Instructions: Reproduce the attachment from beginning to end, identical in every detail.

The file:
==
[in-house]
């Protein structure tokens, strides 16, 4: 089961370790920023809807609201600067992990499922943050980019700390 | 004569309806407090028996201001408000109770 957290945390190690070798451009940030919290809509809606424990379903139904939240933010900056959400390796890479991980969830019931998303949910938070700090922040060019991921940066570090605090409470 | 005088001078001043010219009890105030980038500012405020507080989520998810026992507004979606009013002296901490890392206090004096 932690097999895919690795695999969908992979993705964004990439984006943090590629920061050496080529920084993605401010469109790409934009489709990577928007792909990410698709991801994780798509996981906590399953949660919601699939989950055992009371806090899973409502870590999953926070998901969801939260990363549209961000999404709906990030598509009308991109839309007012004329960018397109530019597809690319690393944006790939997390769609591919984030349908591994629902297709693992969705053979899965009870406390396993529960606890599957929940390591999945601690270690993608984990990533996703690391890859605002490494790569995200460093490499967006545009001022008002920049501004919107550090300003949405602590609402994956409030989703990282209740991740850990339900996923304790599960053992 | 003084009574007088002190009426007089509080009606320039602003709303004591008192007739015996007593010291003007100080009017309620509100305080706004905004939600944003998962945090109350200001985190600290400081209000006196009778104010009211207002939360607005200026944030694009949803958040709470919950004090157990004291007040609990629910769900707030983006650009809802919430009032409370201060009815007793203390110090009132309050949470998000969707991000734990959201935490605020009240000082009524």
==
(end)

[in-house]
């Protein structure tokens, strides 16, 4: 089961370790920023809807609201600067992990499922943050980019700390 | 004569309806407090028996201001408000109770 957290945390190690070798451009940030919290809509809606424990379903139904939240933010900056959400390796890479991980969830019931998303949910938070700090922040060019991921940066570090605090409470 | 005088001078001043010219009890105030980038500012405020507080989520998810026992507004979606009013002296901490890392206090004096 932690097999895919690795695999969908992979993705964004990439984006943090590629920061050496080529920084993605401010469109790409934009489709990577928007792909990410698709991801994780798509996981906590399953949660919601699939989950055992009371806090899973409502870590999953926070998901969801939260990363549209961000999404709906990030598509009308991109839309007012004329960018397109530019597809690319690393944006790939997390769609591919984030349908591994629902297709693992969705053979899965009870406390396993529960606890599957929940390591999945601690270690993608984990990533996703690391890859605002490494790569995200460093490499967006545009001022008002920049501004919107550090300003949405602590609402994956409030989703990282209740991740850990339900996923304790599960053992 | 003084009574007088002190009426007089509080009606320039602003709303004591008192007739015996007593010291003007100080009017309620509100305080706004905004939600944003998962945090109350200001985190600290400081209000006196009778104010009211207002939360607005200026944030694009949803958040709470919950004090157990004291007040609990629910769900707030983006650009809802919430009032409370201060009815007793203390110090009132309050949470998000969707991000734990959201935490605020009240000082009524």